British Prime Minister David Cameron was given less than ten minutes to present his proposals for EU reform at the European summit on Thursday (25 June), as the Greek debt consumed most of the attention of EU heads of state.
UK Independence Party leader Nigel Farage has said he wouldn’t call English EU senior official Jonathan Faull British, in a stinging rebuke to the veteran civil servant chosen by the European Commission to head up its taskforce on the “Brexit” referendum.
EU Council President Donald Tusk warned the UK that “the fundamental values of the EU are not for sale,” as the British Prime Minister is set to lay out his UK referendum plans during the June Council Summit in Brussels.
“It's right for Britain to have this renegotiation and this referendum to address the concerns that the British people have about Europe and to make sure that the British people have the final say about whether we stay in a reformed EU or leave,” said British Prime Minister David Cameron, upon arrival to the EU Council summit on Thursday.
Between the lines, the new ‘five presidents’ report’ on the future of EMU tells an interesting story about how eurozone leaders see their future together. Britain should take note, writes Renaud Thillaye.
Opinion polls currently point to a clear victory for the ‘Yes’ camp in Britain’s referendum on EU membership. But those who are shy in declaring their voting intentions could foil the pollsters, writes Dr Melanie Sully.
“Jonathan Faull is someone who can very capably lead our work in terms of what expectations the UK has for reforms in the EU, what is possible and how we can meet each other”, said EU Budget Commissioner Kristalina Georgieva in a press conference on Wednesday.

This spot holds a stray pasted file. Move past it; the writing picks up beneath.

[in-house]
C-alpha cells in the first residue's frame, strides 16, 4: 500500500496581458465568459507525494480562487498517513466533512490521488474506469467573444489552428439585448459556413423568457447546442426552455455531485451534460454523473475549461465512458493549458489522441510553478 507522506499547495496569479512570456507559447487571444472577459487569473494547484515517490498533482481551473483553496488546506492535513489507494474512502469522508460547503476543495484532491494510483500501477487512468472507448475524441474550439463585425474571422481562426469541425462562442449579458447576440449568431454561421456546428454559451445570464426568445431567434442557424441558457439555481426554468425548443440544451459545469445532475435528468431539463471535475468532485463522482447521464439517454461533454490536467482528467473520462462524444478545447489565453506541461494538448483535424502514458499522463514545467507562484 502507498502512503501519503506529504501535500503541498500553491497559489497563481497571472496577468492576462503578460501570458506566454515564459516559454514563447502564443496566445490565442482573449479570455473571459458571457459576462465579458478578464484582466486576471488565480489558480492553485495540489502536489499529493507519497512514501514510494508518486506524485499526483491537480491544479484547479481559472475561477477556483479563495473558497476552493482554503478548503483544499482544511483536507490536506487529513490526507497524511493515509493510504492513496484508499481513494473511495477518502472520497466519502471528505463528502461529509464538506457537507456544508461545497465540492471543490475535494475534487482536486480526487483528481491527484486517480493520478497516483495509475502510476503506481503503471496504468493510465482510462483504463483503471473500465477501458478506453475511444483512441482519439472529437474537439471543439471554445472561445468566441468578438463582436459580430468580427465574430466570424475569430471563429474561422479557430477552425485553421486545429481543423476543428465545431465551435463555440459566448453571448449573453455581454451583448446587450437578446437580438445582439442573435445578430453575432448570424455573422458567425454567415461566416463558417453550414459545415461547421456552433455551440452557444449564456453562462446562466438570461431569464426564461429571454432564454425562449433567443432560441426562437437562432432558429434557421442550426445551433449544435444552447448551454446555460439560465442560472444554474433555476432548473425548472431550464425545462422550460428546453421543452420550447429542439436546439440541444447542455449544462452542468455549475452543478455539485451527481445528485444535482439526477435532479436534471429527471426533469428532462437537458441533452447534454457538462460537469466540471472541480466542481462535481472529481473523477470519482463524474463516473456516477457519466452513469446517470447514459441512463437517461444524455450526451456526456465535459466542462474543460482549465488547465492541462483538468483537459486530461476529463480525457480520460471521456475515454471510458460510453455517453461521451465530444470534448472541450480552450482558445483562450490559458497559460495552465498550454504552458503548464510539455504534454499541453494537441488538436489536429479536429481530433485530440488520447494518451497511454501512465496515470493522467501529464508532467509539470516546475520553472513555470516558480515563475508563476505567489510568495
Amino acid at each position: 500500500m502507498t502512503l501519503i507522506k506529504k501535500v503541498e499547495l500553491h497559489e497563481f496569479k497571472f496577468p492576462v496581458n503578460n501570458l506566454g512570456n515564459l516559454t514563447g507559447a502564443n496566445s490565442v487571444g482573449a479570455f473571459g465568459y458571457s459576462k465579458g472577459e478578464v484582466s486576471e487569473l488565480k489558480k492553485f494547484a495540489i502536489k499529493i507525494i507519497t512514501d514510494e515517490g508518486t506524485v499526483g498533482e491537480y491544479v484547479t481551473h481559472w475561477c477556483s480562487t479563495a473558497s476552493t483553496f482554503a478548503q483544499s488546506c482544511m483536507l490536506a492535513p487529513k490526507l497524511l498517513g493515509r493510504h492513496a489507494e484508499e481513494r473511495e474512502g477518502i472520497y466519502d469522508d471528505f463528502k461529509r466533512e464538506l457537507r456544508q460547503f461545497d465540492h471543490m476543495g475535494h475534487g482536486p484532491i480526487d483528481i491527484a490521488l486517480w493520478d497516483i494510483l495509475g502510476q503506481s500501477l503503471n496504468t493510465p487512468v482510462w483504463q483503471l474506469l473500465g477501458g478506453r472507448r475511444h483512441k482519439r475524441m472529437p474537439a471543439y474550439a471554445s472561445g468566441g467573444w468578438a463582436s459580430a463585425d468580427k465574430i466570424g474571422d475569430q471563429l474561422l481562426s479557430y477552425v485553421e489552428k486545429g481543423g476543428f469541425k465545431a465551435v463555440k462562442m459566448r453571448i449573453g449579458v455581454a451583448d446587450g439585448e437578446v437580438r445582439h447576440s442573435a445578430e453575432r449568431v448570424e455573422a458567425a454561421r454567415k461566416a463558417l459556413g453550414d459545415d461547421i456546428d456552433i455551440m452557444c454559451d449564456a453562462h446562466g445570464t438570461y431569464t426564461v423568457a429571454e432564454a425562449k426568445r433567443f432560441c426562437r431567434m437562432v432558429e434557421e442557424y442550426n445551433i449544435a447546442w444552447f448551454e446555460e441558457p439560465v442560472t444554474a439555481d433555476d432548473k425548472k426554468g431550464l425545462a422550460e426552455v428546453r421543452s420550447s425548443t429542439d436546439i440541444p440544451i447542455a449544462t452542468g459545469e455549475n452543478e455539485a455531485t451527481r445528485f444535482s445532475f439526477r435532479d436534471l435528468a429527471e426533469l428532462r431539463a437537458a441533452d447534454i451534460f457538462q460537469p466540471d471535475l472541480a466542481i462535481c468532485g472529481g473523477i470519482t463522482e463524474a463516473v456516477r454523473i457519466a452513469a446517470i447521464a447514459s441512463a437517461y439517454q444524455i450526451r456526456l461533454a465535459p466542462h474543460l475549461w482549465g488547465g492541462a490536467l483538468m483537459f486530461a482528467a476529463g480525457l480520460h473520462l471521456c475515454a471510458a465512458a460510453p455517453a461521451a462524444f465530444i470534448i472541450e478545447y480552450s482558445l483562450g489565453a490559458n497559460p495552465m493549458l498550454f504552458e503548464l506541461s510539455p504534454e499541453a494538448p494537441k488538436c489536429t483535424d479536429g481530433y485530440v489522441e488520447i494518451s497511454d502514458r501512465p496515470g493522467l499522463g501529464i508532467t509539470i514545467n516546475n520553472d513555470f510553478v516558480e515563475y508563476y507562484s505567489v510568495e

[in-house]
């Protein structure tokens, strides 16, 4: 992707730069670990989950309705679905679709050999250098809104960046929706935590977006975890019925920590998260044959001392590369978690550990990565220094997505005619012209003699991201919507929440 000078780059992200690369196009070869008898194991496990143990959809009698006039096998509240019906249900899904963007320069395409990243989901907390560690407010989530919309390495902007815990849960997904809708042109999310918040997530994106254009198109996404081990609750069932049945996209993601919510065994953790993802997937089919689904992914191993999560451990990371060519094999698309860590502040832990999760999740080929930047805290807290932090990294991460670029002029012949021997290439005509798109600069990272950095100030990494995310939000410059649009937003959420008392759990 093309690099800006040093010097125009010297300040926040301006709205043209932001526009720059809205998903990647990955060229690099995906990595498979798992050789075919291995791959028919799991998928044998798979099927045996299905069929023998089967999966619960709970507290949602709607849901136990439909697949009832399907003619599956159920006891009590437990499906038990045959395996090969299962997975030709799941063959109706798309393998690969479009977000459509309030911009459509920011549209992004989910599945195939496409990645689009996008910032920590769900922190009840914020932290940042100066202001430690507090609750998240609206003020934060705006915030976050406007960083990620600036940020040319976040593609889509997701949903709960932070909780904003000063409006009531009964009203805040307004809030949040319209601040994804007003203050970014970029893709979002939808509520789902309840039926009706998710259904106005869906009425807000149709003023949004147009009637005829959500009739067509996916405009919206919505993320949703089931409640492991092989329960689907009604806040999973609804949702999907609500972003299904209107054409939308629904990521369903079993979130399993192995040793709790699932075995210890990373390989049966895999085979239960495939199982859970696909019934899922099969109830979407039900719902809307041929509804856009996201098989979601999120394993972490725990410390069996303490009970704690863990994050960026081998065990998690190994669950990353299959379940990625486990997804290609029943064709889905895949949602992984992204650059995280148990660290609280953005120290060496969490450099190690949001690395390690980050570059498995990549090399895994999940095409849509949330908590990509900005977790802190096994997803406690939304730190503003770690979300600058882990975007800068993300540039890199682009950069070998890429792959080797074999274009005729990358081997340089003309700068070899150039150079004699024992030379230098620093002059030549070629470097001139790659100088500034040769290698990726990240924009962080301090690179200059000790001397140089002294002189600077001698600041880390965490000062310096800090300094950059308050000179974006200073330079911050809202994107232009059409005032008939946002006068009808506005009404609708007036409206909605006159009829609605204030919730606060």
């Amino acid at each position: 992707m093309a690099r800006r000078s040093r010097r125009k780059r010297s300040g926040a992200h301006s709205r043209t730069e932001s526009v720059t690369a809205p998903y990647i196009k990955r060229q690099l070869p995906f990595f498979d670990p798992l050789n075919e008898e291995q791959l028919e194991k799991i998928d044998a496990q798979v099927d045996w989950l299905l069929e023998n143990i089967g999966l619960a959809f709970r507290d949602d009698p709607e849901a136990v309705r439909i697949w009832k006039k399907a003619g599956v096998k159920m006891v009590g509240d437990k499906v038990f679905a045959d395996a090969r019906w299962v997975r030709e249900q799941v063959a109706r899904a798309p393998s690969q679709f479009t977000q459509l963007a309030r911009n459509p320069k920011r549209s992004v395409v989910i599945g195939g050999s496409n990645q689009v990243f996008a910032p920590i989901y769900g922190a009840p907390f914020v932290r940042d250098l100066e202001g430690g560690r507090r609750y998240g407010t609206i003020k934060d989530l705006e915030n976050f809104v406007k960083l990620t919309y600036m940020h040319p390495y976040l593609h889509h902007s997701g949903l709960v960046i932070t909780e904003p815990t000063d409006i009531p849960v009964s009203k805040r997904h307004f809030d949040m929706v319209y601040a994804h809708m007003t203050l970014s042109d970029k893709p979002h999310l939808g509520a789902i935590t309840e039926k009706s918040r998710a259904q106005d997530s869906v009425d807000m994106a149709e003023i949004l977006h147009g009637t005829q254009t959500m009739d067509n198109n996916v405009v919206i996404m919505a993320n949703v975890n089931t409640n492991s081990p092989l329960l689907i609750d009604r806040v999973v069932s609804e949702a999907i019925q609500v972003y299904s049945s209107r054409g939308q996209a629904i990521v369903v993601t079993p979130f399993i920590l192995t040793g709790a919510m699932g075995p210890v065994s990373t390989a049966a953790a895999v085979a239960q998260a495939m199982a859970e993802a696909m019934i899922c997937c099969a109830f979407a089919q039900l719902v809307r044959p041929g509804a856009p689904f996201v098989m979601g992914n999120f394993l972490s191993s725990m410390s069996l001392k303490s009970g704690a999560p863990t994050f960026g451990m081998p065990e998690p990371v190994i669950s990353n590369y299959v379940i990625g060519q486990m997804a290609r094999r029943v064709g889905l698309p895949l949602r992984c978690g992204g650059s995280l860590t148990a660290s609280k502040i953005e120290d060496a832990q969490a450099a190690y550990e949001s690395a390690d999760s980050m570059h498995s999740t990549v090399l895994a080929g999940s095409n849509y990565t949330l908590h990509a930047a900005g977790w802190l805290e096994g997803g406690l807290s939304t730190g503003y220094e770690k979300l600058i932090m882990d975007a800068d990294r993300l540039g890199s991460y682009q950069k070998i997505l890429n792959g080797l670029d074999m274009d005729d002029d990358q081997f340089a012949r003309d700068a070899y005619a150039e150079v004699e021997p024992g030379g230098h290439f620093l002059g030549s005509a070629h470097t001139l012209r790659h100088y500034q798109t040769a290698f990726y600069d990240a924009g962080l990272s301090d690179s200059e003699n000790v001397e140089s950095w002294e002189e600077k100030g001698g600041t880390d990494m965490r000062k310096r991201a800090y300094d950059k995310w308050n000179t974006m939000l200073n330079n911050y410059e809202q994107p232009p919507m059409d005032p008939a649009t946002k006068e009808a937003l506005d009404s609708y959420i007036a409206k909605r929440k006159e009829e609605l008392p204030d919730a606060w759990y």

All of the changes in the European Commission reshuffle. Jonathan Faull, the European Union’s top civil servant for financial services regulation, will head up an EU executive “Brexit” taskforce dedicated to the United Kingdom’s referendum on its membership in the bloc.
British Prime Minister David Cameron will present his counterparts with a list of demands for the UK’s European Union membership renegotiation at the European Council dinner on Thursday. EurActiv France reports .
A group of British business leaders and entrepreneurs are preparing to launch a campaign for Britain to leave the European Union at a planned membership referendum, a major donor to the UK Independence Party said.
The urgency of the Greek crisis and the sensitivity of the UK to issues of eurozone integration have complicated the last-minute negotiations over the “five presidents’ report” on eurozone governance. Initially promised for earlier this month, the report will now be presented in late June. EurActiv France reports .
There are good reasons why David Cameron should go for an early referendum on Britain’s EU membership, argues Dr Melanie Sully. But a muddled rushed job would bounce back to cause even more strife in the long run, she writes.
If the right-wing opposition parties win the Danish general elections next week, Denmark's EU affairs policies will become more Eurosceptic, and will support British Prime Minister David Cameron's call for EU reforms, the parties confirmed on Thursday (11 June).
Britain wants a guarantee from the European Union that it will not be penalised for remaining outside the eurozone, Chancellor of the Exchequer George Osborne said on Wednesday (10 June), setting out one key demand in London's renegotiation with the bloc.
UK Prime Minister David Cameron today (10 June) agreed to allow Members of Parliament to vote on whether 16 and 17 year olds should be allowed to participate in the country's in-out referendum on European Union membership.
The British government will not use large amounts of public money to back any one side of the campaign in the final weeks leading up to Britain's planned European Union membership referendum, Foreign Secretary Philip Hammond said on Tuesday (9 June).
British Prime Minister David Cameron has been challenged by a group of over 50 lawmakers from his Conservative Party who are prepared to join a campaign backing Britain's exit from the European Union unless he achieves radical changes in the bloc.